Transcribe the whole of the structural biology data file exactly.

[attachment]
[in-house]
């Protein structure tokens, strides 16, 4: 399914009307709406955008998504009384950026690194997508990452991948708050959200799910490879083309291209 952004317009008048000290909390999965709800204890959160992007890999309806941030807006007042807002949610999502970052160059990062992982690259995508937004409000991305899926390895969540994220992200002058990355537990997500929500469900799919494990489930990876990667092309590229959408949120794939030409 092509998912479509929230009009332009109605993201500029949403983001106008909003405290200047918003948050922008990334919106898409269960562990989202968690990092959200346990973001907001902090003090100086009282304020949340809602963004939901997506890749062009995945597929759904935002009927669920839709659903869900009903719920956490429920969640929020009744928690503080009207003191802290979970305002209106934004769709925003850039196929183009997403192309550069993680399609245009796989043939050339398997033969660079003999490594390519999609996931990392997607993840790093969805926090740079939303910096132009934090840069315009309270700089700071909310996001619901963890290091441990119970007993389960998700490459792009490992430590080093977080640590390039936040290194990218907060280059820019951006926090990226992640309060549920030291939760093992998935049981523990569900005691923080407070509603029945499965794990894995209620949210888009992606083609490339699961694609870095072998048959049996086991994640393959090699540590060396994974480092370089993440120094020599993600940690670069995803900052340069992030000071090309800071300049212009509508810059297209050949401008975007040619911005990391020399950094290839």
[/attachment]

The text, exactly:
[in-house]
């Protein structure tokens, strides 16, 4: 399914009307709406955008998504009384950026690194997508990452991948708050959200799910490879083309291209 952004317009008048000290909390999965709800204890959160992007890999309806941030807006007042807002949610999502970052160059990062992982690259995508937004409000991305899926390895969540994220992200002058990355537990997500929500469900799919494990489930990876990667092309590229959408949120794939030409 092509998912479509929230009009332009109605993201500029949403983001106008909003405290200047918003948050922008990334919106898409269960562990989202968690990092959200346990973001907001902090003090100086009282304020949340809602963004939901997506890749062009995945597929759904935002009927669920839709659903869900009903719920956490429920969640929020009744928690503080009207003191802290979970305002209106934004769709925003850039196929183009997403192309550069993680399609245009796989043939050339398997033969660079003999490594390519999609996931990392997607993840790093969805926090740079939303910096132009934090840069315009309270700089700071909310996001619901963890290091441990119970007993389960998700490459792009490992430590080093977080640590390039936040290194990218907060280059820019951006926090990226992640309060549920030291939760093992998935049981523990569900005691923080407070509603029945499965794990894995209620949210888009992606083609490339699961694609870095072998048959049996086991994640393959090699540590060396994974480092370089993440120094020599993600940690670069995803900052340069992030000071090309800071300049212009509508810059297209050949401008975007040619911005990391020399950094290839």